More On Sawa And Gutting Voice Of

More on Sawa and Gutting the Voice of America

I’ve been listening to Radio Sawa, and the situation is even worse than I thought. It is available at:

First of all, they play the Backstreet Boys.

Even worse, the news breaks, at least on the Web service, appear to be much shorter and less frequent than reported in the press. Most voice commentary I’ve heard is in a thick Lebanese accent, which carries with it ideological connotations in the region.

There is every reason to think, from interviews the head of the Sawa news division has given, that the news is *only* what the White House and the Pentagon want the audience to hear. The news slant has been dismissed as “propaganda” by Arab observers in the Middle East:,5596,187_5436,00.html

Consider that Wolf Blitzer interviewed Tariq Aziz of Iraq at some length on Sunday for CNN, but Sawa has openly proclaimed that it would conduct no such interviews with Iraqi officials.

We don’t have both services any more. Let me repeat. *The VOA Arabic Service is gone!* Kaput. Non-existent. Out of business. It could have been given the same broadcast facilities as Sawa has been, and been put on FM wavelengths, too. It could have functioned as a sort of National Public Radio for the Middle East. The Voice of America cannot do that any more because it has no Arabic division. The offices are closed.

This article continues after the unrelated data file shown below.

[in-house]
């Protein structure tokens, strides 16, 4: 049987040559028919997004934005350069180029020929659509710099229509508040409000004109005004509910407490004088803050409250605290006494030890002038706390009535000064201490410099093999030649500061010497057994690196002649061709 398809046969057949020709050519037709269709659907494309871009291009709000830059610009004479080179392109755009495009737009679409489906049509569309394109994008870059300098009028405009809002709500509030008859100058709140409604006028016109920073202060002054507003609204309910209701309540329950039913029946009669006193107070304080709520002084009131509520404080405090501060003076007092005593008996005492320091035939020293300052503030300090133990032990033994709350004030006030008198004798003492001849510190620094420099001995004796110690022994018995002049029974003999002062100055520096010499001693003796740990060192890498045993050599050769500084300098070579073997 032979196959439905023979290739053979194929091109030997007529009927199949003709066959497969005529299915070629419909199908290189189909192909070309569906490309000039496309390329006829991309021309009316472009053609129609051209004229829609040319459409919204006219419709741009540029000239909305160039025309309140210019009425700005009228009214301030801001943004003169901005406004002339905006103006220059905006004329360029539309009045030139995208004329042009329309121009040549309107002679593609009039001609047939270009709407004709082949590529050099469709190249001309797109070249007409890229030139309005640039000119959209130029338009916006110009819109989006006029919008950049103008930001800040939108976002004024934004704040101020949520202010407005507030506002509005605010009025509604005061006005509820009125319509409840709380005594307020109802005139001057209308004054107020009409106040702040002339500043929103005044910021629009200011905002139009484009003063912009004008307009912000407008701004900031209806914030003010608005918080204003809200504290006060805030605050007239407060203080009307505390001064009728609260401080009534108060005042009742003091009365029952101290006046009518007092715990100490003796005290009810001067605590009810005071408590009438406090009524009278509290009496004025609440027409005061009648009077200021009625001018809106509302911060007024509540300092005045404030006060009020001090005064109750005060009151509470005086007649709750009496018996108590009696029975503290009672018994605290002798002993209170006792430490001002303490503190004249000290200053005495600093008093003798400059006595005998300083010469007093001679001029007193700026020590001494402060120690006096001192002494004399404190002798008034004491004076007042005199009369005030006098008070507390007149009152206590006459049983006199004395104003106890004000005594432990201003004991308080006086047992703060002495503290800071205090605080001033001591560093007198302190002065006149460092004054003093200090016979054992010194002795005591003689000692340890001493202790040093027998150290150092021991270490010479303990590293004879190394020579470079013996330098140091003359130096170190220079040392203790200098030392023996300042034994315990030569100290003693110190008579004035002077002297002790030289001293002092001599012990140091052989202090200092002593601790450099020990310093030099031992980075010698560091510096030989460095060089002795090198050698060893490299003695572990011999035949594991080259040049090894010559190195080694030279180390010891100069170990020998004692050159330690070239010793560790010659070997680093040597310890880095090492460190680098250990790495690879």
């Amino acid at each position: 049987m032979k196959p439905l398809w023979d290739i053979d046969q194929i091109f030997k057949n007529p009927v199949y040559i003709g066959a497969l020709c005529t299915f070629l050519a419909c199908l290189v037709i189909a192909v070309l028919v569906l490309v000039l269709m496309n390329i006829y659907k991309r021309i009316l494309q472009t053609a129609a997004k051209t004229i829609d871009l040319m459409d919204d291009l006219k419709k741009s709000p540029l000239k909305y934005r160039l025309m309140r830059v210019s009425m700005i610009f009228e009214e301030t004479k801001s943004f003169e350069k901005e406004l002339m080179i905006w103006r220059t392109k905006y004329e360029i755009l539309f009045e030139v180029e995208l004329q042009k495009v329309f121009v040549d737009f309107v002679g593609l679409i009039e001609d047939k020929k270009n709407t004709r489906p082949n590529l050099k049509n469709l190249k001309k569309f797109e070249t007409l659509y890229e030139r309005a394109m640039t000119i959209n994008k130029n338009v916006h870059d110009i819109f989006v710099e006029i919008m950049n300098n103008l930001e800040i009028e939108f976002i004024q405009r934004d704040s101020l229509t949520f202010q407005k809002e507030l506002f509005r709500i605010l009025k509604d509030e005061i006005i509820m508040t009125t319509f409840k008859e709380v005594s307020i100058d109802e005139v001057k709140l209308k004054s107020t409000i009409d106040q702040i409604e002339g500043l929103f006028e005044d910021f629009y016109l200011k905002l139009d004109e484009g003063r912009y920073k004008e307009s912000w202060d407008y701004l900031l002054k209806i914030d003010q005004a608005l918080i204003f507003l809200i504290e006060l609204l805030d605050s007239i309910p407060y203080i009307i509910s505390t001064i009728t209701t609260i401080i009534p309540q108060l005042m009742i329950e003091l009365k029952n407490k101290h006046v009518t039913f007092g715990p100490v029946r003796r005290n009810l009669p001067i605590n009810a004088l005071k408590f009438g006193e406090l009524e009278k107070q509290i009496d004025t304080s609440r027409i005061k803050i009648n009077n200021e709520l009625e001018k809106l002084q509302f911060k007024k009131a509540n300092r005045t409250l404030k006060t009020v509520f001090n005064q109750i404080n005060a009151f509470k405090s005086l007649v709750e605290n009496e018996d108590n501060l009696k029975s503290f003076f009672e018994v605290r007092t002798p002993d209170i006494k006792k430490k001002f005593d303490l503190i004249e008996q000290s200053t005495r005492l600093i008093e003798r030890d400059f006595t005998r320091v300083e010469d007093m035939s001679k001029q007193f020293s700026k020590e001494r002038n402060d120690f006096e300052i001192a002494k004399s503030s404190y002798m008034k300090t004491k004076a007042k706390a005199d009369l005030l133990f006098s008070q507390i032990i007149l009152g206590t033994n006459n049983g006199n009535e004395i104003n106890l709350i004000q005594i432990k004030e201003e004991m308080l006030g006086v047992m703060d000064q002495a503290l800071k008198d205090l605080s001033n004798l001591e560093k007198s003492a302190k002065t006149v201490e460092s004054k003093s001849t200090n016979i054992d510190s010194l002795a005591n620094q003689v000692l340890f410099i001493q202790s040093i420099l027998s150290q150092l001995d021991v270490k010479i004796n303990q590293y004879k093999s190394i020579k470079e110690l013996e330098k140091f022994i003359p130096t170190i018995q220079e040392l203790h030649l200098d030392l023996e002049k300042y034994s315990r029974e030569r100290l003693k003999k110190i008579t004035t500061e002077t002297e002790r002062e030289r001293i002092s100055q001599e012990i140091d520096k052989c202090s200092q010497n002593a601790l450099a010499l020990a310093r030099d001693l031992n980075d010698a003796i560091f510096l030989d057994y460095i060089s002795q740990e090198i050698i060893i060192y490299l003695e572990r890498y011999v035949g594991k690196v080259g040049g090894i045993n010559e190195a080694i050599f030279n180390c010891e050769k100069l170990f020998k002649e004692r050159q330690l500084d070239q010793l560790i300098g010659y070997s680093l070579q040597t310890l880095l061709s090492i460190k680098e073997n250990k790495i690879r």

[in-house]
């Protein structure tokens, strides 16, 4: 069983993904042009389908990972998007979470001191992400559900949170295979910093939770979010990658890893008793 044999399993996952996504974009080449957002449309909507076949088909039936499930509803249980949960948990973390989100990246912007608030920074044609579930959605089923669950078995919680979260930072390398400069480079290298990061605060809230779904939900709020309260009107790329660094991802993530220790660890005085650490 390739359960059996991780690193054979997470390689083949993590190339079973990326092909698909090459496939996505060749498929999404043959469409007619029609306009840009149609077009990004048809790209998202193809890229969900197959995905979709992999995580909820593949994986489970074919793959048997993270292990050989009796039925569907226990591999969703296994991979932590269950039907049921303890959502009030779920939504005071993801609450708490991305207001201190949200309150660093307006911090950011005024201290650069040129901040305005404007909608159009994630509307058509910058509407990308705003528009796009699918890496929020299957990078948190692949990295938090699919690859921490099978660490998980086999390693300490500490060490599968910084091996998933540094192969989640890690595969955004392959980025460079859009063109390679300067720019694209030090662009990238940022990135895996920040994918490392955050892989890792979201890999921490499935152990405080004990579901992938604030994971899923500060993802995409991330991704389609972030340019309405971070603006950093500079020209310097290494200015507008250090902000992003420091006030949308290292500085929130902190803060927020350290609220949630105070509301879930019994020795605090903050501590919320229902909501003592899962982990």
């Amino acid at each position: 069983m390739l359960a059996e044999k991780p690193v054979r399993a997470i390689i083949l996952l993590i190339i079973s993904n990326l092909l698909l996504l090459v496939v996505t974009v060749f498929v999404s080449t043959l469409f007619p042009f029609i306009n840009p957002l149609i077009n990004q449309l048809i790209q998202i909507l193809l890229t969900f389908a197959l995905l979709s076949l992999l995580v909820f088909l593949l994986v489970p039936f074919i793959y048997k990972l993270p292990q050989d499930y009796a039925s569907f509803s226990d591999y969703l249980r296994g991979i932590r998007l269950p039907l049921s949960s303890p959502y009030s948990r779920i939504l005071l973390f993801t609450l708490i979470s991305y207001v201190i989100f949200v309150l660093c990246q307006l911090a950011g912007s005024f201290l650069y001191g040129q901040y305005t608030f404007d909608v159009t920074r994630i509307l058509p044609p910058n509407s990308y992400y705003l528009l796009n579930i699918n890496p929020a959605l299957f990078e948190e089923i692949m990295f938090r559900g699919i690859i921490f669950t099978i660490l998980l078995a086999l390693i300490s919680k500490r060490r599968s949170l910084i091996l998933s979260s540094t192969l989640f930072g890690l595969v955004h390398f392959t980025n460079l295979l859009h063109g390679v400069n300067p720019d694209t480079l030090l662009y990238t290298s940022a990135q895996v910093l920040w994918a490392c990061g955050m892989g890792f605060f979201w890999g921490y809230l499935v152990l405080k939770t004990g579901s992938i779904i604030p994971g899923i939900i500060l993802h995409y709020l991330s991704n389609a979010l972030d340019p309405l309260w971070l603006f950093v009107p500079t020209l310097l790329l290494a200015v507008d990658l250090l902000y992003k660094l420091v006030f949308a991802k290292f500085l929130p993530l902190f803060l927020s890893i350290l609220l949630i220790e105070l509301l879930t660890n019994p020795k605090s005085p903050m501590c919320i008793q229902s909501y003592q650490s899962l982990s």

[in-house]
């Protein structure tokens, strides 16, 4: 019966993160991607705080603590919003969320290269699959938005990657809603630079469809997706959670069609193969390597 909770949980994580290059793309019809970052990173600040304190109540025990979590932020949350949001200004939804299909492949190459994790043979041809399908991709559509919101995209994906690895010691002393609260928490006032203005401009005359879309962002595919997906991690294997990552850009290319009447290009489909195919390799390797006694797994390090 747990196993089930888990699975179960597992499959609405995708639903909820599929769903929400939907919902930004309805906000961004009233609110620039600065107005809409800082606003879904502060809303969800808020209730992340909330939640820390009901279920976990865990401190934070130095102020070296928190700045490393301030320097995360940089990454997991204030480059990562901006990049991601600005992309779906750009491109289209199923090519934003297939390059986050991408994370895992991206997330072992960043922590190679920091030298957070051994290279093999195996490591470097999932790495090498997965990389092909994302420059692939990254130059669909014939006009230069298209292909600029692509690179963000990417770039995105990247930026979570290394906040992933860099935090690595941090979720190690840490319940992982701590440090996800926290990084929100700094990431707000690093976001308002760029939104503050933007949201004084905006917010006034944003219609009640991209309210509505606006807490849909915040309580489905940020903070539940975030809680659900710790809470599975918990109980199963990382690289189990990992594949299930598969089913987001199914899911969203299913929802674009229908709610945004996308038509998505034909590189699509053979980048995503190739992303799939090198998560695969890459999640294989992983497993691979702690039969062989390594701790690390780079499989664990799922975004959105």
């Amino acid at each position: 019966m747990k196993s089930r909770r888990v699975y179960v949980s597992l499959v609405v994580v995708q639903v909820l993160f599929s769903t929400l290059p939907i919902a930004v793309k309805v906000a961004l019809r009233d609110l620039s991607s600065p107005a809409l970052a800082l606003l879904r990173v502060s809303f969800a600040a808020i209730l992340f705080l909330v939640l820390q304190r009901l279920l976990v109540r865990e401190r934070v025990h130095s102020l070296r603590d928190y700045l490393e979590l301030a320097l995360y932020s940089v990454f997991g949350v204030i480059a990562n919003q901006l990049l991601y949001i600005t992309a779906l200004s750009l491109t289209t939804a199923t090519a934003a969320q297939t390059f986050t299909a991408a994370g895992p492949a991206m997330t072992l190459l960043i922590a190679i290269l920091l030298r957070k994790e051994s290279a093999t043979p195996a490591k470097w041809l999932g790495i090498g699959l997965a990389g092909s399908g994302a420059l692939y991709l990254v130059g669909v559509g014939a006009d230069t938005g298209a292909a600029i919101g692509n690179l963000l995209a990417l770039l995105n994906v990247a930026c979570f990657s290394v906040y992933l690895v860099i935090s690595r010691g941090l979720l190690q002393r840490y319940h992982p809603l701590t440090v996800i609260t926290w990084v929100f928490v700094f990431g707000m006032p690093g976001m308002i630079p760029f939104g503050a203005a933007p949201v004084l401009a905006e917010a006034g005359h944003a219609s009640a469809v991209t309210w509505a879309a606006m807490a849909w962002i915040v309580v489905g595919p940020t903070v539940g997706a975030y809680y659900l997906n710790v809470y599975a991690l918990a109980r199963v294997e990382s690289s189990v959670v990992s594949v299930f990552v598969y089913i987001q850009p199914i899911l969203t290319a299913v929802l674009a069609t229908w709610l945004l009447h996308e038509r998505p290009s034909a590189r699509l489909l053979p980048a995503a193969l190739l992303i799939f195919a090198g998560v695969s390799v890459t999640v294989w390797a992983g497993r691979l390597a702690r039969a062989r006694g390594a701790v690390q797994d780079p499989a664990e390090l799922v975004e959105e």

The offices of the VOA Persian Service will be closed soon, too. The head of VOA resigned last week, apparently because he objected to having his major services abolished in favor of Sawa. This is the Reuter blurb on the matter from Aug. 30 ’02:

“Voice of America Director Resigns, Is Replaced

WASHINGTON (Reuters) – The director of the Voice of America, Robert Reilly, resigned on Thursday after less than a year in the job, the Broadcasting Board of Governors said. VOA sources said the agency had been in turmoil under Reilly’s leadership, particularly over plans to set up new language services targeted to Middle East audiences but without the ‘impartiality’ provisions in the VOA charter.”

The Sawa model isn’t actually distinctive. Egypt has pop music stations that give abbreviated news reports from an Egyptian government perspective. Likewise other Middle Eastern countries. The U.S. isn’t giving a lesson in free speech, pluralism, open society, or professional journalism with Sawa. It is just doing what the local dictatorships do, but with more US music in the mix.

As I said, I don’t object to Sawa in itself. I object to VOA being gutted and the loss of opportunity to speak intelligently to the 40- and 50-somethings who might actually make decisions that matter. I object to the loss of of a US government news agency that has impartiality provisions in its charter, and its replacement by a blatantly ideological enterprise. And, I really, really object to the apparent plans to gut both the VOA and Radio Free Europe/Radio Liberty Persian services in favor of a Persian clone of Sawa.

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